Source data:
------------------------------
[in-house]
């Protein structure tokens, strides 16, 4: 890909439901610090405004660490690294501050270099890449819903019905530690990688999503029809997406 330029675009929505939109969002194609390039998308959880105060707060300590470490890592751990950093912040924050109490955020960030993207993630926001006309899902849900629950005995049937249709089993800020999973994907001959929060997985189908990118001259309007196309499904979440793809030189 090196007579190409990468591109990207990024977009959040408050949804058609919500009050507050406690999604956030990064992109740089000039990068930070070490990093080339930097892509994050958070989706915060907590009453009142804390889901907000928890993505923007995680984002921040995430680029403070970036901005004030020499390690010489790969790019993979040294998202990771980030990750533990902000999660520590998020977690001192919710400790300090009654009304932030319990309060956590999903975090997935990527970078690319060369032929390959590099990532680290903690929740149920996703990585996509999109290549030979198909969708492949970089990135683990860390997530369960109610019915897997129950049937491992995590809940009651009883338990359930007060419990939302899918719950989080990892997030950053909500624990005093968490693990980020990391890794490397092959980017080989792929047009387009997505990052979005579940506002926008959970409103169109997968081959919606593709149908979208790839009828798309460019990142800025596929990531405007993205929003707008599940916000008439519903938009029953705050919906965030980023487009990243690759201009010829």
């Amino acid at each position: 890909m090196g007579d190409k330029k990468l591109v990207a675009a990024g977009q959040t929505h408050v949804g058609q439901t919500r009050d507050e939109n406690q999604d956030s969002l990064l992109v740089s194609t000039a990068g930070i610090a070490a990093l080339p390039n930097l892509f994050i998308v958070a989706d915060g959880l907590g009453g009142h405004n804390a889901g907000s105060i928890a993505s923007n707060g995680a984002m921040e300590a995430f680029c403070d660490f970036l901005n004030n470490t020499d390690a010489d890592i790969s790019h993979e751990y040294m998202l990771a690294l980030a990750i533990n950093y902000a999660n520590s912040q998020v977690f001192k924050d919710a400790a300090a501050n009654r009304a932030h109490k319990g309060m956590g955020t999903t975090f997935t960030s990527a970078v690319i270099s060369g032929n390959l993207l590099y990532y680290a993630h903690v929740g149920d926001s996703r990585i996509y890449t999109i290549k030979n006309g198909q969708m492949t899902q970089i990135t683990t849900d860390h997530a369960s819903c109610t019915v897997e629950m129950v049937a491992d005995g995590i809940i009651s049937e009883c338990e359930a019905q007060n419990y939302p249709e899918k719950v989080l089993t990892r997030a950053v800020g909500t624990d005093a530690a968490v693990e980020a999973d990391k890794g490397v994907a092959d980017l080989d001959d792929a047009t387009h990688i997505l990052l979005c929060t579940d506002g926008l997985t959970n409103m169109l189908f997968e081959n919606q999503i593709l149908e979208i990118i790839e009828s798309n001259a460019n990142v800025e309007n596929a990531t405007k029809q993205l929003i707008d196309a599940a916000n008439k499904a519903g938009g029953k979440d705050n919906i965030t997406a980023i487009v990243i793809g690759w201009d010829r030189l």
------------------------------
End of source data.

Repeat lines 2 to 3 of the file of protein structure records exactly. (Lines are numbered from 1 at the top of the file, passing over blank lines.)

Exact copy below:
């Protein structure tokens, strides 16, 4: 890909439901610090405004660490690294501050270099890449819903019905530690990688999503029809997406 330029675009929505939109969002194609390039998308959880105060707060300590470490890592751990950093912040924050109490955020960030993207993630926001006309899902849900629950005995049937249709089993800020999973994907001959929060997985189908990118001259309007196309499904979440793809030189 090196007579190409990468591109990207990024977009959040408050949804058609919500009050507050406690999604956030990064992109740089000039990068930070070490990093080339930097892509994050958070989706915060907590009453009142804390889901907000928890993505923007995680984002921040995430680029403070970036901005004030020499390690010489790969790019993979040294998202990771980030990750533990902000999660520590998020977690001192919710400790300090009654009304932030319990309060956590999903975090997935990527970078690319060369032929390959590099990532680290903690929740149920996703990585996509999109290549030979198909969708492949970089990135683990860390997530369960109610019915897997129950049937491992995590809940009651009883338990359930007060419990939302899918719950989080990892997030950053909500624990005093968490693990980020990391890794490397092959980017080989792929047009387009997505990052979005579940506002926008959970409103169109997968081959919606593709149908979208790839009828798309460019990142800025596929990531405007993205929003707008599940916000008439519903938009029953705050919906965030980023487009990243690759201009010829």
């Amino acid at each position: 890909m090196g007579d190409k330029k990468l591109v990207a675009a990024g977009q959040t929505h408050v949804g058609q439901t919500r009050d507050e939109n406690q999604d956030s969002l990064l992109v740089s194609t000039a990068g930070i610090a070490a990093l080339p390039n930097l892509f994050i998308v958070a989706d915060g959880l907590g009453g009142h405004n804390a889901g907000s105060i928890a993505s923007n707060g995680a984002m921040e300590a995430f680029c403070d660490f970036l901005n004030n470490t020499d390690a010489d890592i790969s790019h993979e751990y040294m998202l990771a690294l980030a990750i533990n950093y902000a999660n520590s912040q998020v977690f001192k924050d919710a400790a300090a501050n009654r009304a932030h109490k319990g309060m956590g955020t999903t975090f997935t960030s990527a970078v690319i270099s060369g032929n390959l993207l590099y990532y680290a993630h903690v929740g149920d926001s996703r990585i996509y890449t999109i290549k030979n006309g198909q969708m492949t899902q970089i990135t683990t849900d860390h997530a369960s819903c109610t019915v897997e629950m129950v049937a491992d005995g995590i809940i009651s049937e009883c338990e359930a019905q007060n419990y939302p249709e899918k719950v989080l089993t990892r997030a950053v800020g909500t624990d005093a530690a968490v693990e980020a999973d990391k890794g490397v994907a092959d980017l080989d001959d792929a047009t387009h990688i997505l990052l979005c929060t579940d506002g926008l997985t959970n409103m169109l189908f997968e081959n919606q999503i593709l149908e979208i990118i790839e009828s798309n001259a460019n990142v800025e309007n596929a990531t405007k029809q993205l929003i707008d196309a599940a916000n008439k499904a519903g938009g029953k979440d705050n919906i965030t997406a980023i487009v990243i793809g690759w201009d010829r030189l």